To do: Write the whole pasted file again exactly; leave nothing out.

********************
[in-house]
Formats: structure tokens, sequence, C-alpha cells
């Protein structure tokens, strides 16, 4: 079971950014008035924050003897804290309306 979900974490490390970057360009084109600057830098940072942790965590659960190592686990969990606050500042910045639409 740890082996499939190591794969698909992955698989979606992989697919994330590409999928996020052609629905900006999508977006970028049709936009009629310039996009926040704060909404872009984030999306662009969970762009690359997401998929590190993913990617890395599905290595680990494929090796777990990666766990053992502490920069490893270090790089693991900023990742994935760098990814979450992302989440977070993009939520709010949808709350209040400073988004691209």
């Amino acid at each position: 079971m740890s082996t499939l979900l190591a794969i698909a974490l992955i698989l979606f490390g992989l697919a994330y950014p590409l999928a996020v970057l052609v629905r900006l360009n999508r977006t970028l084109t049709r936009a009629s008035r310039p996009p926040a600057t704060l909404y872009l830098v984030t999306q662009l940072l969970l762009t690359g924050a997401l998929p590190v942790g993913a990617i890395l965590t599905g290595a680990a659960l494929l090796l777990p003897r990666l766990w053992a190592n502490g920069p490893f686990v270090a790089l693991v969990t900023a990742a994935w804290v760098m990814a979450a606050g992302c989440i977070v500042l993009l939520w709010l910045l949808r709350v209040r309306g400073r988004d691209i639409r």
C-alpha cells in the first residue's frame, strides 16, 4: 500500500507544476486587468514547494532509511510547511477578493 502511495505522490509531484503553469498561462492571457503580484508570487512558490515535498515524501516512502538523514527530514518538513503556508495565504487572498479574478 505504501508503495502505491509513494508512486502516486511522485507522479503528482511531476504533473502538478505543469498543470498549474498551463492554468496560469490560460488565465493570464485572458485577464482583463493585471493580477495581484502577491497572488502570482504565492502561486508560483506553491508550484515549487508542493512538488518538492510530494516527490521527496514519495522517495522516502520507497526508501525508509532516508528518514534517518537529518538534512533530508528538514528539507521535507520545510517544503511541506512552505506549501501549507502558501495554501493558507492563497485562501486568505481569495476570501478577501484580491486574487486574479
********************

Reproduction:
[in-house]
Formats: structure tokens, sequence, C-alpha cells
């Protein structure tokens, strides 16, 4: 079971950014008035924050003897804290309306 979900974490490390970057360009084109600057830098940072942790965590659960190592686990969990606050500042910045639409 740890082996499939190591794969698909992955698989979606992989697919994330590409999928996020052609629905900006999508977006970028049709936009009629310039996009926040704060909404872009984030999306662009969970762009690359997401998929590190993913990617890395599905290595680990494929090796777990990666766990053992502490920069490893270090790089693991900023990742994935760098990814979450992302989440977070993009939520709010949808709350209040400073988004691209």
């Amino acid at each position: 079971m740890s082996t499939l979900l190591a794969i698909a974490l992955i698989l979606f490390g992989l697919a994330y950014p590409l999928a996020v970057l052609v629905r900006l360009n999508r977006t970028l084109t049709r936009a009629s008035r310039p996009p926040a600057t704060l909404y872009l830098v984030t999306q662009l940072l969970l762009t690359g924050a997401l998929p590190v942790g993913a990617i890395l965590t599905g290595a680990a659960l494929l090796l777990p003897r990666l766990w053992a190592n502490g920069p490893f686990v270090a790089l693991v969990t900023a990742a994935w804290v760098m990814a979450a606050g992302c989440i977070v500042l993009l939520w709010l910045l949808r709350v209040r309306g400073r988004d691209i639409r």
C-alpha cells in the first residue's frame, strides 16, 4: 500500500507544476486587468514547494532509511510547511477578493 502511495505522490509531484503553469498561462492571457503580484508570487512558490515535498515524501516512502538523514527530514518538513503556508495565504487572498479574478 505504501508503495502505491509513494508512486502516486511522485507522479503528482511531476504533473502538478505543469498543470498549474498551463492554468496560469490560460488565465493570464485572458485577464482583463493585471493580477495581484502577491497572488502570482504565492502561486508560483506553491508550484515549487508542493512538488518538492510530494516527490521527496514519495522517495522516502520507497526508501525508509532516508528518514534517518537529518538534512533530508528538514528539507521535507520545510517544503511541506512552505506549501501549507502558501495554501493558507492563497485562501486568505481569495476570501478577501484580491486574487486574479